Toronto Saxophonist Emily Steinwall Is a Force for Unity on 'Welcome to the Garden'

BY Allie GregoryPublished Mar 30, 2021

In the midst of fractured social structures and insurmountable isolation, Toronto saxophonist Emily Steinwall is a force for togetherness and connectivity. It's more than a mission statement for the 26-year-old composer — it's the thesis for her debut full-length album, Welcome to the Garden. The conceptual project finds Steinwall hungry for unity in a way that presents itself as both cannibalistic and celestial. She blends care and tenderness into the mix as she positions herself as a binding element of textures, moods and complex sonic palettes.

Those themes are best capsulized in the record's epic 10-minute title track, a psychedelic orgy of sound that delivers on its promise to embrace listeners into its darkened depths. Fae trickery abound, the track is less an open door than it is a siren call, evoking the innate and eternal power of Mother Nature, the diabolical, sublime spirit of the wilderness and, by proxy, womanhood. The song's complex arrangement — featuring undulating vocals, swirling flute, delicate keys and an intoxicating mid-track saxophone solo — simultaneously emit an air of wickedness and warmth, suggesting the creeping, mycelial quality of divination.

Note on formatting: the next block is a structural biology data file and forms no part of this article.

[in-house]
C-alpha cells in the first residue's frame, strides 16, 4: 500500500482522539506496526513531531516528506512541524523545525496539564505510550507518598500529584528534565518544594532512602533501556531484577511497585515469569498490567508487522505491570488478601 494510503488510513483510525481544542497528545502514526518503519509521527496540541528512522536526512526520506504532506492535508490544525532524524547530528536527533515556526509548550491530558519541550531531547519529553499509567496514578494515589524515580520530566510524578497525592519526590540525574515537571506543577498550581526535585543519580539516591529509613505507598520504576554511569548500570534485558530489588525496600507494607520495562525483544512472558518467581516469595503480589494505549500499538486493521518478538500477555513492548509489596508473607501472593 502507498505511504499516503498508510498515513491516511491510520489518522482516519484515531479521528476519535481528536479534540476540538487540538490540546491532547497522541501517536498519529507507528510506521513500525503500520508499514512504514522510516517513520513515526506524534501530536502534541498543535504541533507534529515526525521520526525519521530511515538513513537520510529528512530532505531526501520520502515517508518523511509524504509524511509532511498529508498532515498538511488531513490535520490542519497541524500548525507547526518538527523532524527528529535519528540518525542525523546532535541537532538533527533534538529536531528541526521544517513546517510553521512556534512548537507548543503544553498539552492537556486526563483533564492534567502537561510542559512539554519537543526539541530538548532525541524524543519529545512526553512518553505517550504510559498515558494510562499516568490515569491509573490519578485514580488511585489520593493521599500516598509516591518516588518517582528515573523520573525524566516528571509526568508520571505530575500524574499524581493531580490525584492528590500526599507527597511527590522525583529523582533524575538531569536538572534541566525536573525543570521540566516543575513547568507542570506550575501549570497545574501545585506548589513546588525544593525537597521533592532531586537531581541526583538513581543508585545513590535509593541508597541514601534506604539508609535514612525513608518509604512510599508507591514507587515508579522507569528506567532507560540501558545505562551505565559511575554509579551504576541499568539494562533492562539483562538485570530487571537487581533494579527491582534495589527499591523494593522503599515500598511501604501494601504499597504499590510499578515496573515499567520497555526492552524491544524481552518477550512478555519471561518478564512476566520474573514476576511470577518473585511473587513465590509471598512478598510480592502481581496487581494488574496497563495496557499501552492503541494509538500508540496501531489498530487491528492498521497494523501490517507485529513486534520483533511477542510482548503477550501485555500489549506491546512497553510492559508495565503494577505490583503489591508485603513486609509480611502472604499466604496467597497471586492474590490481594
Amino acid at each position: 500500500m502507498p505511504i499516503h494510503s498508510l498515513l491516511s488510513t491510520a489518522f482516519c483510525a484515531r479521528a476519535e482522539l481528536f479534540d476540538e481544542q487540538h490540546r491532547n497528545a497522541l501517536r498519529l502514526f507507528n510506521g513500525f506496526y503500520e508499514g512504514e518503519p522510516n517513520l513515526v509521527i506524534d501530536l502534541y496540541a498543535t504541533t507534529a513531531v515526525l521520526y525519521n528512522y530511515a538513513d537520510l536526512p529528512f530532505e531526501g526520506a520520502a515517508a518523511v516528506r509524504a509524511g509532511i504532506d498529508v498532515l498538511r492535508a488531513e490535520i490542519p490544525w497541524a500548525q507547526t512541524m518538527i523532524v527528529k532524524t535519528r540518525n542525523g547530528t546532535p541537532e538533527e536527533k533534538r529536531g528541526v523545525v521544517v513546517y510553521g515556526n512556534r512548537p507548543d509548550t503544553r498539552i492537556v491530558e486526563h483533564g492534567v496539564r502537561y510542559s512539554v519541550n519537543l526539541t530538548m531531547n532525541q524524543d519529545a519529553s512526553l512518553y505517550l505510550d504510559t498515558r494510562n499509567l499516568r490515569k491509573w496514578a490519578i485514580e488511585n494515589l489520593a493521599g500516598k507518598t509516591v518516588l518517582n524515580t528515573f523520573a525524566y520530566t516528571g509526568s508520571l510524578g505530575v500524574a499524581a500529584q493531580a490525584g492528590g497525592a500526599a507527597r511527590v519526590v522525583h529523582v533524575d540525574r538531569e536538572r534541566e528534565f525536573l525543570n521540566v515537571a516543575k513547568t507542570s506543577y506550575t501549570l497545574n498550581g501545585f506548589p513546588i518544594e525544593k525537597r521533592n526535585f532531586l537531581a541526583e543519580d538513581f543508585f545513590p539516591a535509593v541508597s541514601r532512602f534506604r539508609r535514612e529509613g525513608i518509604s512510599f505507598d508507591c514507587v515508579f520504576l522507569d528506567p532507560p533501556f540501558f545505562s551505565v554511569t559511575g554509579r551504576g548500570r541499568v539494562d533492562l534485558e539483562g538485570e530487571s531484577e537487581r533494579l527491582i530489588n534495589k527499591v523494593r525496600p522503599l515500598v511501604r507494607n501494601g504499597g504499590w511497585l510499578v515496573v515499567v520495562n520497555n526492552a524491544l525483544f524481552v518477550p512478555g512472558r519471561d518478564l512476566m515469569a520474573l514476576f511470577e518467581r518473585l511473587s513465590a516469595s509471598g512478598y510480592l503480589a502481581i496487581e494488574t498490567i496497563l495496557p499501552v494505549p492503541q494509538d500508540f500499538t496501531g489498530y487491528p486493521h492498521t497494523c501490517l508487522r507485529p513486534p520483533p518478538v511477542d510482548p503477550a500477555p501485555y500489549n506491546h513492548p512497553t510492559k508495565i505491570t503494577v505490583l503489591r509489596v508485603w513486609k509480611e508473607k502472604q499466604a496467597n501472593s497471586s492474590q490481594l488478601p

Threading in a gentler tone, daylight breaks in the album's second track "Bloom," which features vocal assistance by Toronto-based singer-songwriter Kyla Charter. Here, Steinwall makes a hard romantic U-turn, blending airiness and harmony with upbeat, jazzy guitar. Where "Late Night Romantic" employs a similar tenderness, Steinwall aims her love inward this turn, swelling gently in the short two-minute vignette filled out by soft piano and ethereal flute.

"Back to Earth," another album highlight, is a paradoxically cosmic piece of sonic cinematics, with vocal arrangements akin to that of Corinne Bailey Rae or Winnipeg's Begonia. Conceptually, Steinwall links the song to the album through its lovey-dovey connectivity, though again, the track leans more in the direction of self-love. It's a euphoric, affirming chapter from the Garden, with a healthy six-minute runtime grounded by themes of ephemerality and a pulsating drumline. Otherworldly transmission "Everlasting Love" offers a poppy, joyous reprieve from the album's heavier tones, taking on an almost Disney-like quality as Steinwall sings, "I am just stardust learning to find its way home / My heart will guide me back no matter where I roam / 'Cause you are my home."

Most of the album's seven tracks offer up at least five minutes each, serving portions of lushness, enchanting femininity and disarming earnestness at each turn. Steinwall's impressive debut is truly an honour to behold.

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